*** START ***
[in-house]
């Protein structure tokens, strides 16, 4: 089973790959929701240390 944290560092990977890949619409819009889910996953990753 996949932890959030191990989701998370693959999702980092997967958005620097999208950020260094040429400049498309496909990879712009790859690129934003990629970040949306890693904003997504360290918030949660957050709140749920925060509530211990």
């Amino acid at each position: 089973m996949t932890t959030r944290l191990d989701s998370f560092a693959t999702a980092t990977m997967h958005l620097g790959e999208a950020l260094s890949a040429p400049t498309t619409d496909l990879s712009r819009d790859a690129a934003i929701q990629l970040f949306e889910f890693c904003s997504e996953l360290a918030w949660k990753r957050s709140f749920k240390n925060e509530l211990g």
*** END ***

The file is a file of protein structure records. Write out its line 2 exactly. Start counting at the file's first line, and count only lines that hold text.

């Protein structure tokens, strides 16, 4: 089973790959929701240390 944290560092990977890949619409819009889910996953990753 996949932890959030191990989701998370693959999702980092997967958005620097999208950020260094040429400049498309496909990879712009790859690129934003990629970040949306890693904003997504360290918030949660957050709140749920925060509530211990």